Amy's Crusty Italian Loaf
Recipe Courtesy of Amy Scherber
- Total Time:
- 12 hr 55 min
- 12 hr 25 min
- 30 min
- 3 long loaves
- 3/4 teaspoon active dry yeast
- 1/4 cup (2 ounces) very warm water (105 degrees to 115 degrees F)
- 1 cup (8 ounces) cool water (75 degrees F)
- 1 1/2 cups (12 ounces) Sponge Starter, recipe follows
- 3 1/2 cups (16 ounces) unbleached all-purpose flour
- 1 tablespoon plus 1 teaspoon kosher salt
Place the dough in the refrigerator for at least 8 hours, or preferably, overnight to let it relax, develop flavor, and become more manageable.
Take the dough from the refrigerator and let it sit at room temperature for 1 to 2 hours, until it warms up and starts to rise.
Flour a work surface well and gently dump the dough onto it. Divide the dough into 3 equal pieces (about 13 ounces each). Gently flatten one piece, pressing out some of the air bubbles, and stretch into a rectangle. Form the dough into a log and then into a short baguette about 12 inches long. The loaf will be loose and slightly irregular in shape. Cover an area at one side of the work surface with a thick layer of flour and place the loaf seam side down on the flour. Repeat with remaining pieces of dough, leaving plenty of space between the loaves. They will spread as they rise. Cover the loaves with well-oiled plastic wrap and let them rise for about 1 hour.
Thirty minutes before baking, preheat the oven to 475 degrees F. Place a baking stone in the oven to preheat and position an oven rack just below the stone.
Sprinkle a peel very generously with cornmeal. Line an upside-down baking sheet with parchment and sprinkle very generously with cornmeal. Lift one loaf and flip it over onto the peel so the floured side is on top. Gently tug on the ends to stretch the loaf to the full length of the peel (about 14 inches). Repeat with the remaining loaves, placing another one on the peel and last one on the pan. Dimple each loaf with your finger in about 6 places, but don't deflate them too much. Be sure the loaves are loosened from the peel, then carefully slide them onto the baking stone. Place the pan of bread on the rack below the stone. Using a plant sprayer, quickly mist the loaves 8 to 10 times, then quickly shut the oven door. Mist the loaves again after 1 minute. Then mist again 1 minute later.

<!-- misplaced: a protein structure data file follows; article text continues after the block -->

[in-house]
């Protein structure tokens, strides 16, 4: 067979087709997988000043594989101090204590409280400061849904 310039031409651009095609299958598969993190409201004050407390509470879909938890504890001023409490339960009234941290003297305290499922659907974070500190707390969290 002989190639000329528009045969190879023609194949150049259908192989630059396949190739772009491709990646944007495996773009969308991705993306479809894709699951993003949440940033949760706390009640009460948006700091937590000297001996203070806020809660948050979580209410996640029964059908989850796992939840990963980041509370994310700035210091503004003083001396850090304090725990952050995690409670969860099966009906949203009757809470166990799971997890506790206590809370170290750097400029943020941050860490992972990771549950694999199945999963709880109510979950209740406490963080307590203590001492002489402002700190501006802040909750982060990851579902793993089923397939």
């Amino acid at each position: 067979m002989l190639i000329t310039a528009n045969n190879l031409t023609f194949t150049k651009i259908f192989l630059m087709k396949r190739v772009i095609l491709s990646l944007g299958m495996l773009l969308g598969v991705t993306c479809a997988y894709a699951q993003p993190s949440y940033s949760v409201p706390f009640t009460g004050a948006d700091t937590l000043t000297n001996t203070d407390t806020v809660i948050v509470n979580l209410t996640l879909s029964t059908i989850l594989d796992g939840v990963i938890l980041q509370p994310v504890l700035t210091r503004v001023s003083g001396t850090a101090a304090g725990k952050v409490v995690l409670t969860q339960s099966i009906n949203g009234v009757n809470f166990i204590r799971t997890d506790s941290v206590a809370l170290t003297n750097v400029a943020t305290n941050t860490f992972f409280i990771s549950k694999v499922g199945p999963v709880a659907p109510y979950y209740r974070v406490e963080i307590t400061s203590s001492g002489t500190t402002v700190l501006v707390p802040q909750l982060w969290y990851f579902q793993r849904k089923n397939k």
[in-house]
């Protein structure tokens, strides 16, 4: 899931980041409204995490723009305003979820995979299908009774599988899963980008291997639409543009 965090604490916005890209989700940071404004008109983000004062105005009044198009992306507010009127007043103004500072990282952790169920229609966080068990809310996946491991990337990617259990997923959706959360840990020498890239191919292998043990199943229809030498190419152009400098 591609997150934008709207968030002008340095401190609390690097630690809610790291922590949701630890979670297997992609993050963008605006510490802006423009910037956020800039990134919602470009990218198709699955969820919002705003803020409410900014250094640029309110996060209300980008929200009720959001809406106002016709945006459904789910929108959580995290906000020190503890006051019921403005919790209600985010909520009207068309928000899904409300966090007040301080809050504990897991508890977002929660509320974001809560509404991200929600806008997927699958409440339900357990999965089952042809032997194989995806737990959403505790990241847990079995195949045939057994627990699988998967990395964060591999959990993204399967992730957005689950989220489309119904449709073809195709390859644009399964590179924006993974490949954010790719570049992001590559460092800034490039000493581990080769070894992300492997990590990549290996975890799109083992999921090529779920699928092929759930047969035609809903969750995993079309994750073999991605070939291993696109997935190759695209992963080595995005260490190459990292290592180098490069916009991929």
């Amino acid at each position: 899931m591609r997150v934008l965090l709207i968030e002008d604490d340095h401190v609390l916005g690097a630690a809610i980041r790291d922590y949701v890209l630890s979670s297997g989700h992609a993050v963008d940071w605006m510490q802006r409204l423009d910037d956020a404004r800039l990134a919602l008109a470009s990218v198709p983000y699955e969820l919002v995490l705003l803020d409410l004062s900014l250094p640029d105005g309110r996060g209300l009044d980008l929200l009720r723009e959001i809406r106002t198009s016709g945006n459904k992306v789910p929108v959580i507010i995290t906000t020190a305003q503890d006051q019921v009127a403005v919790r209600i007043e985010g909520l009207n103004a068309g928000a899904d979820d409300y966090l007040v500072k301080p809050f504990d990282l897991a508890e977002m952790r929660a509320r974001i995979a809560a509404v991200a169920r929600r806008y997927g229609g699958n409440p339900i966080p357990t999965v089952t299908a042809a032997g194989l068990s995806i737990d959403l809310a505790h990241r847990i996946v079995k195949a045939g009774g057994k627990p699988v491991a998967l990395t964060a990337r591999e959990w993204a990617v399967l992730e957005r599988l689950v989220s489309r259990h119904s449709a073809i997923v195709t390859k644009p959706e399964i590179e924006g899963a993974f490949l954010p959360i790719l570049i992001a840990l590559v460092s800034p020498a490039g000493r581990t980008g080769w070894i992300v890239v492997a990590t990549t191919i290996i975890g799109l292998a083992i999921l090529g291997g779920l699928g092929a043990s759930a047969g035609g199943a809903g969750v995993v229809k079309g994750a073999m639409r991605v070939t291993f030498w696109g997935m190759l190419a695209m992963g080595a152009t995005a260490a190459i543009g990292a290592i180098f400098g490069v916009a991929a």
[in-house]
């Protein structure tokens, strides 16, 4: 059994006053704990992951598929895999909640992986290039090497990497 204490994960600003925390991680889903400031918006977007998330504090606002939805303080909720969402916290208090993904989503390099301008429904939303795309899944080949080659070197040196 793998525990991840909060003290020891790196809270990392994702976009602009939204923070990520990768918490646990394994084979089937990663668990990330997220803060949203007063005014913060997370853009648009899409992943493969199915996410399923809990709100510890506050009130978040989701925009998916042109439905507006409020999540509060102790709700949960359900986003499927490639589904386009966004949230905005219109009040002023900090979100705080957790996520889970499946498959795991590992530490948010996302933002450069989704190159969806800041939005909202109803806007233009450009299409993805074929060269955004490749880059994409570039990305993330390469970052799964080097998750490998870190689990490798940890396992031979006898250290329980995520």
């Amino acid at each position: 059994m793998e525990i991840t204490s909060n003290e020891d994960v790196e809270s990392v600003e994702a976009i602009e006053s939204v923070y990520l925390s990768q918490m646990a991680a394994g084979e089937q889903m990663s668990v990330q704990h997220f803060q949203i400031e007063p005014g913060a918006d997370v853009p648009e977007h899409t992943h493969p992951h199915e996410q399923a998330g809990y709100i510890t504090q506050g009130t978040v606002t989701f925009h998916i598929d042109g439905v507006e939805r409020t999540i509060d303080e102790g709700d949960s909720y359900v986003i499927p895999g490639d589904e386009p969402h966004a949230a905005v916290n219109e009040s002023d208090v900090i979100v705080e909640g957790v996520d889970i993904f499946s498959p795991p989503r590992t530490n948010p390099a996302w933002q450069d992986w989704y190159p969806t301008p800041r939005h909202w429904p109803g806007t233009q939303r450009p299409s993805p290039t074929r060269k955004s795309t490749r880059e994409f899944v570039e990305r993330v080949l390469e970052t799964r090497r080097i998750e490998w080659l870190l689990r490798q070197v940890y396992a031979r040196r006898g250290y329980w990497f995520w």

Bake for about 10 minutes, then reduce the temperature to 450 degrees F and bake for 15 minutes longer, or until the loaves sound slightly hollow when tapped on the bottom and the crust is a medium to dark brown. (If the crust is not brown enough, the loaves will soften as they cool.) Transfer the bread to a rack to cool for at least 30 minutes before servingSponge Starter:
1 1/2 cups (12 ounces) very warm water (105 degrees F to 115 degrees F)
1/4 teaspoon active dry yeast
3 1/2 cups (16 ounces) unbleached all-purpose flourMix all the ingredients together in a medium bowl and stir vigorously with a wooden spoon for 2 to 3 minutes until a smooth, somewhat elastic batter has formed. The batter will be very stiff; it gets softer and more elastic after it has proofed. You may find it easier to mix the sponge using an electric mixer, with a paddle or a dough hook, on medium speed for 1 to 2 minutes. Scrape the sponge into a 2-quart clear plastic container and cover with plastic wrap. At this point you have two options:
If you plan to make your dough later that same day, let the sponge rest at room temperature until it has risen to the point where it just begins to collapse. This may take 6 to 8 hours, depending on the temperature of the room and the strength of the yeast. The sponge will triple in volume and small dents will begin to appear in the top as it reaches its peak and then begins to deflate. The sponge is now in perfect condition to be used in a dough. It's best if you have already weighted or measured out all of your other recipe ingredients before the sponge reaches this point so you can use it before it collapses too much.
If you're not planning to make your dough until the next day or the day after, put the covered sponge in the refrigerator and let it rise there for at least 14 hours before taking it out to use in a recipe. Be sure to compensate for the cold temperature of the starter by using warm water (85 degrees to 90 degrees F) in the dough instead of the cool water specified in the bread recipe. Or let the starter sit out, covered until it reaches room temperature (this may take several hours), but don't let it collapse too much before you use it.
Yield: 28 ounces
Combine the warm water and yeast in a large bowl and stir with a fork to dissolve the yeast. Let stand for 3 minutes.
Add the cool water and sponge to the yeast mixture and mix with your fingers for about 2 minutes, breaking up the sponge. The mixture should look milky and slightly foamy.
Add the flour and salt and mix with your fingers to incorporate the flour, scraping the sides of the bowl and folding the ingredients together until the dough gathers into a mass. It should be wet and sticky with long strands of dough hanging from your fingers. If necessary, add 1 tablespoon of water.
Move the dough to a lightly floured surface and knead for about 5 minutes, until it becomes supple and fairly smooth. This is a sticky, wet dough; don't be tempted to add a lot of flour to the work surface. Just dust lightly and use a dough scraper as necessary to loosen the dough from the table during kneading. Allow the dough to rest for 15 minutes, covered with oiled plastic wrap. (This rest period is the autolyse.)
Knead the dough for 3 to 5 minutes, until it is stretchy and smooth yet still slightly sticky. Shape the dough into a loose ball, place it in a lightly oiled bowl, and turn the dough in the bowl to coat with the oil. Cover the bowl tightly with oiled plastic wrap let the dough rise at room temperature (75 degrees to 77 degrees F) for about 1 hour, or until the dough looks slightly puffy but has not doubled.
Recipe Courtesy of Amy Scherber